DEAR ABBY: My boyfriend, "Zack," has been a bartender for many years. He has a terrible time remembering the names of his many customers who consider him a friend.
When we're out and about, we often encounter these people. Because Zack cannot remember their names, he simply does not introduce me to them. I feel very left out. Of course, they stare at me and wonder who I am, and it's a very awkward situation.
Zack refuses to admit to people that he can't remember their names. He says they would be offended, especially since he has known them for many years. Is there any way to deal with this? -- RED-FACED IN PITTSBURGH
DEAR RED-FACED: Absolutely! As soon as the person glances over at you, smile and say, "Hi! I'm 'Melissa.' What's your name?" It works every time.
P.S. When your boyfriend sees these people, he probably thinks, "There's rum and cola," or "gin and tonic." His problem is not uncommon among people in his profession.
DEAR ABBY: Five years ago, my 25-year-old son was killed in a boating accident. It was a very difficult time, as you can imagine. He was engaged to be married. His fiancee has since moved on with her life, and I have come to terms with my son's death.
My problem is that the mother of one of my son's close friends continues to remind me of this. She calls me every year near the anniversary of his death and wants to take me out to dinner. She always talks about what a "wonderful young man" my son was, how tragic his death was, etc.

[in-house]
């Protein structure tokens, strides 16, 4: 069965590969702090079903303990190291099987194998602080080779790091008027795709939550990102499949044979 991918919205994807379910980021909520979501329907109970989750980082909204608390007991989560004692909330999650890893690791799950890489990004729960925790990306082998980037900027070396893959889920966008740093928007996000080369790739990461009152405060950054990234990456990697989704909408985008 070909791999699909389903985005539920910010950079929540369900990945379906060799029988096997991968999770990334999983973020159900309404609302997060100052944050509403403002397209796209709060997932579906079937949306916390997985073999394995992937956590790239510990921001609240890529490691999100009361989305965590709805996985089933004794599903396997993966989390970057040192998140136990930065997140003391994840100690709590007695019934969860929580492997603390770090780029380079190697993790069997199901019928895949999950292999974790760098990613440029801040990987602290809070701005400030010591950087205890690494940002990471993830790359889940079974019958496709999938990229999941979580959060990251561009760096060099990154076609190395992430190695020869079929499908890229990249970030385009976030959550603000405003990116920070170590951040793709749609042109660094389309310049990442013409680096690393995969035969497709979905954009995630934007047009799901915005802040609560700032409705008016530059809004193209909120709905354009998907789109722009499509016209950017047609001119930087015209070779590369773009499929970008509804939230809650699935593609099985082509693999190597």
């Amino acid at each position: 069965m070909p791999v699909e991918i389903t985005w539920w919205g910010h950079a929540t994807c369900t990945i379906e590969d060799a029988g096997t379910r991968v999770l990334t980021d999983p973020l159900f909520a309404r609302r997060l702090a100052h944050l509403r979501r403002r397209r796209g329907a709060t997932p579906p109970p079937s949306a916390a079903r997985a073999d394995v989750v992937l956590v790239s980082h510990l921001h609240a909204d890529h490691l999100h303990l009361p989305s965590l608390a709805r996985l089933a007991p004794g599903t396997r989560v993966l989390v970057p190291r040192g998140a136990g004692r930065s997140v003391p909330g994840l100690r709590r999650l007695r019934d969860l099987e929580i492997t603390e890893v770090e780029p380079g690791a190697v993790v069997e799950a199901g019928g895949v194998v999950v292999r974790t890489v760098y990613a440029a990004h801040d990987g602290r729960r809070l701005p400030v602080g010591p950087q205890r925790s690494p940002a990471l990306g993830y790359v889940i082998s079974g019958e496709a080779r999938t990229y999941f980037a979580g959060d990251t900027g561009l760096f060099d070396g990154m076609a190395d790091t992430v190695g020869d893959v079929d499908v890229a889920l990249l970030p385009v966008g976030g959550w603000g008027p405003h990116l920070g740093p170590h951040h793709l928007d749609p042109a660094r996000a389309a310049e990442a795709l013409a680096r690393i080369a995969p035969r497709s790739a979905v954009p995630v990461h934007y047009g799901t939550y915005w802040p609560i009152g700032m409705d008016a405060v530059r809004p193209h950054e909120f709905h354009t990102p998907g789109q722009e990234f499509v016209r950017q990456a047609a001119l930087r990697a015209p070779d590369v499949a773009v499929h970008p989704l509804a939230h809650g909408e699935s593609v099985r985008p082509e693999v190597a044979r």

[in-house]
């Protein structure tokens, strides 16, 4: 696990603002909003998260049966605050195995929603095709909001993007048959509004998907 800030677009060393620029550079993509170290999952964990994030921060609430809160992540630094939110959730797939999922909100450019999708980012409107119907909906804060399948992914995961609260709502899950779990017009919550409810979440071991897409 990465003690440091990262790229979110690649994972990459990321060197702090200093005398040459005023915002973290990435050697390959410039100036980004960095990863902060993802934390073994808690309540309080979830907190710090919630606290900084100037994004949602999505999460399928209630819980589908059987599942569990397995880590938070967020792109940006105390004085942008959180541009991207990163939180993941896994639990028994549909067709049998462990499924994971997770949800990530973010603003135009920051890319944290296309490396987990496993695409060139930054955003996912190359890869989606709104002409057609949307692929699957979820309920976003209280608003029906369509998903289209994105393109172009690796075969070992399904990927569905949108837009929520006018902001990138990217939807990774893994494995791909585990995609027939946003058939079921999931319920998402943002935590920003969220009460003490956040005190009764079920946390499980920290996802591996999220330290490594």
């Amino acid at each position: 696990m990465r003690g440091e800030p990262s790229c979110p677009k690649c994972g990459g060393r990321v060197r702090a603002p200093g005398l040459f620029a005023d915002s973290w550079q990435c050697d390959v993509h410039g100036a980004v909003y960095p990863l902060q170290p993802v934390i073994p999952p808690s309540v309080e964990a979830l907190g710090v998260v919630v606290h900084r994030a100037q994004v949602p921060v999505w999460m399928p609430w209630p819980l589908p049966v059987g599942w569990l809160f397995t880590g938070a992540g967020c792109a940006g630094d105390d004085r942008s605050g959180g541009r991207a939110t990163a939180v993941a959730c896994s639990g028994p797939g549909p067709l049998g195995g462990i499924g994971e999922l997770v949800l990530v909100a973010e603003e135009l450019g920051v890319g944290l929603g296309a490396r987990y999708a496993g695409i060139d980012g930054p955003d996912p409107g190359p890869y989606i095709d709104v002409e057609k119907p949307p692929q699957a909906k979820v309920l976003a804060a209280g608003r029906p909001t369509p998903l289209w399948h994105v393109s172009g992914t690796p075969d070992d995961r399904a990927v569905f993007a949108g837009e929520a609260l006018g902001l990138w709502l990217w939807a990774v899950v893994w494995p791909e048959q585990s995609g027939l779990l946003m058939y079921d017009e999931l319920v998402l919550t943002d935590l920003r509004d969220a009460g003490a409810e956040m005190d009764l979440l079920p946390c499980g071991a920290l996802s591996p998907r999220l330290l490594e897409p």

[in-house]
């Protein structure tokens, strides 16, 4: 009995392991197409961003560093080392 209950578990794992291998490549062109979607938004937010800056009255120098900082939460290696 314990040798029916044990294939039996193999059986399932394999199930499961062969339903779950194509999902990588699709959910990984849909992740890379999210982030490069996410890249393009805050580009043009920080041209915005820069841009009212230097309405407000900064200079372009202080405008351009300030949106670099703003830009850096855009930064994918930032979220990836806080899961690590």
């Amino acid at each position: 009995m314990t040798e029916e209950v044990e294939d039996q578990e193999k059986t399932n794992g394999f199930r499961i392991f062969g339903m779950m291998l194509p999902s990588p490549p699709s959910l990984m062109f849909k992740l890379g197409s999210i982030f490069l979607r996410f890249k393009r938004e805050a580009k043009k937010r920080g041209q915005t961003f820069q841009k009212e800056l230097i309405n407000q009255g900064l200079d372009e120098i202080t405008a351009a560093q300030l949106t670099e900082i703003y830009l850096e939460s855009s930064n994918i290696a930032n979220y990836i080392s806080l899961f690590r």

Abby, I really can't stand this type of behavior. This year, she presented me with a photograph of my son that her son had taken about a year before his accident. When I saw the picture, it was like a knife in my heart. All of the horrible memories came flooding back.
I think that in some sick way, this woman thinks she is doing a good deed. I didn't want to hurt her feelings by telling her this, but I see that I am going to have to because I can't stand another year of her morbid behavior. Someone who has lost a child doesn't need reminders. We all grieve in our own way. -- M.A.R., MARLTON, N.J.
DEAR M.A.R.: The last line of your letter says it all. Some parents welcome the opportunity to talk about the child they lost. That's because they feel isolated in their grief by friends and family who are afraid to raise the subject for fear of hurting them, which leaves them with bottled-up pain they can't express.
I am certain that the woman who is reaching out to you has no idea how unwelcome her gestures are. You would be doing you both a favor if, the next time she calls, you explain to her that "we all grieve in our own way," and your way of dealing with your loss has been to move forward and put it behind you. Therefore, there will be no more dinners, no more reminders of the loss you feel so deeply, and no more souvenirs. Thanks, anyway.
DEAR ABBY: Could you please resolve a question concerning proper table manners?
When you are at a restaurant that has cloth napkins, is it proper to place your napkin on your lap as soon as you are seated or after the server takes your order? -- JULIA IN FAIRBORN, OHIO
DEAR JULIA: Your napkin should be unfolded and placed in your lap as soon as you are seated.
Good advice for everyone -- teens to seniors -- is in "The Anger in All of Us and How to Deal With It." To order, send a business-size, self-addressed envelope, plus check or money order for $6 (U.S. funds) to: Dear Abby, Anger Booklet, P.O. Box 447, Mount Morris, IL 61054-0447. (Postage is included.)
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